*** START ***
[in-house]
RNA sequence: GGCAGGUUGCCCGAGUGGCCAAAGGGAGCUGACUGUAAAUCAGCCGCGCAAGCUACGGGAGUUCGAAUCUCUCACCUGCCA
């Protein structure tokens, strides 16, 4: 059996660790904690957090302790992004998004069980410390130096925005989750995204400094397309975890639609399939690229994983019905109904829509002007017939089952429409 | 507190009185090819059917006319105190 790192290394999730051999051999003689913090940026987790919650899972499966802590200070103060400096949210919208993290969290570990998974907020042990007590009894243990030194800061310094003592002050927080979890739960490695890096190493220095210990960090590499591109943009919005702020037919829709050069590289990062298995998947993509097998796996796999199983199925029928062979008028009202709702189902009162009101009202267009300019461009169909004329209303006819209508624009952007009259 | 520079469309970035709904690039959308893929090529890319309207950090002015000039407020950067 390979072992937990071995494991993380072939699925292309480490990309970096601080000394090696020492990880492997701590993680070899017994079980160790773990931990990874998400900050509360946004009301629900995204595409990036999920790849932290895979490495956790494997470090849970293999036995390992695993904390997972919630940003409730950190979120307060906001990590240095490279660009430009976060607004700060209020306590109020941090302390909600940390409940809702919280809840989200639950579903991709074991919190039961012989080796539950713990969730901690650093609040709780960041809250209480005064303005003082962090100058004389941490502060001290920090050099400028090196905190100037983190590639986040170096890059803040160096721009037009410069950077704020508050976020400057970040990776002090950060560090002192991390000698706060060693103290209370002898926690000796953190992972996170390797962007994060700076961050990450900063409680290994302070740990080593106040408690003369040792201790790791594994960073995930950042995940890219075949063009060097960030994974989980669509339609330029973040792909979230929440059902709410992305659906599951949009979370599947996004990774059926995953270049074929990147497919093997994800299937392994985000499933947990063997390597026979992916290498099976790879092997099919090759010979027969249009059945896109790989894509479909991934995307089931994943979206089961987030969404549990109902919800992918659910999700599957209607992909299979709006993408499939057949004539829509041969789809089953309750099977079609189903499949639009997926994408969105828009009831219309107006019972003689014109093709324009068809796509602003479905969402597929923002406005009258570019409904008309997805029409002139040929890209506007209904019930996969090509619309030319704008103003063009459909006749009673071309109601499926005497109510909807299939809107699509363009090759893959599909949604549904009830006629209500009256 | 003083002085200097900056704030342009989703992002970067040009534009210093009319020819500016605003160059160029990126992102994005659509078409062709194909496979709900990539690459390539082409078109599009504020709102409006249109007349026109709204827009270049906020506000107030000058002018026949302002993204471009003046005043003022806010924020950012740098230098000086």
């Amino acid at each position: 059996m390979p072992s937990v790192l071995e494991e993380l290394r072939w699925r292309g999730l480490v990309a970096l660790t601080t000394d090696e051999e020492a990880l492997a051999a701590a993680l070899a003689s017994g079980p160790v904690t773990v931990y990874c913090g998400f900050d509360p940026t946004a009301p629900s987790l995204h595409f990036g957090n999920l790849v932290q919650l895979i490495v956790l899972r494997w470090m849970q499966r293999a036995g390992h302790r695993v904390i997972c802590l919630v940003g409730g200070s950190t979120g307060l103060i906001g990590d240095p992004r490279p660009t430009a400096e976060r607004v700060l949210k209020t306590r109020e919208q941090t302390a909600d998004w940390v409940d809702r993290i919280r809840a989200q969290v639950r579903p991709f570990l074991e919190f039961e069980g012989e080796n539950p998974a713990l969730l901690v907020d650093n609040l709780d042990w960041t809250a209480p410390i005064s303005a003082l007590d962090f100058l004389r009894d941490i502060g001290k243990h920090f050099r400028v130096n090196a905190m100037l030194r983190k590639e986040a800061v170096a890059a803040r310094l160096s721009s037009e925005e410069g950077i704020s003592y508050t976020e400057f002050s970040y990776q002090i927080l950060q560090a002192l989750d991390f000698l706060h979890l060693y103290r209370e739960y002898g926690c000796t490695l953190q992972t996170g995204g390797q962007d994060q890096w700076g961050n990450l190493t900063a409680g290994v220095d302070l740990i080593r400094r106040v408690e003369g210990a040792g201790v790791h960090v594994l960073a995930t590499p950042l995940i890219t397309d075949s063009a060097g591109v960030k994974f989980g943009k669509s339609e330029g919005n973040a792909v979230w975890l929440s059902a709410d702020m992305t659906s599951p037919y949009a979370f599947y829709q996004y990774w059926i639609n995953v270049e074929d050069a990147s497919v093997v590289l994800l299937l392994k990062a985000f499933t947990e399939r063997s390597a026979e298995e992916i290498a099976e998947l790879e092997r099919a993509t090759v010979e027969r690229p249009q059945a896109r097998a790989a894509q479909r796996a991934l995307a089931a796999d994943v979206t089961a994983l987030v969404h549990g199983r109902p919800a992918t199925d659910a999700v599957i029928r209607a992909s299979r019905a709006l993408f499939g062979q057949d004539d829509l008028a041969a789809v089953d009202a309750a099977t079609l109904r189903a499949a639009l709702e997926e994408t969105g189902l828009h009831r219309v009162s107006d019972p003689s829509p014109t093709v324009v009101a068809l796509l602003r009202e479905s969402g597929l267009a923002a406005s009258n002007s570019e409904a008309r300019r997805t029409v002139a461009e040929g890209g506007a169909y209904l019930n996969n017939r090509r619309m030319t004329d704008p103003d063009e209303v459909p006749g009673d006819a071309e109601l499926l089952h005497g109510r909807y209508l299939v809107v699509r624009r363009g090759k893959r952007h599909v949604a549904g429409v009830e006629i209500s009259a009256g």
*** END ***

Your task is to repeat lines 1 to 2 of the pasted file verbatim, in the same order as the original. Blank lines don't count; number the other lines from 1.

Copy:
[in-house]
RNA sequence: GGCAGGUUGCCCGAGUGGCCAAAGGGAGCUGACUGUAAAUCAGCCGCGCAAGCUACGGGAGUUCGAAUCUCUCACCUGCCA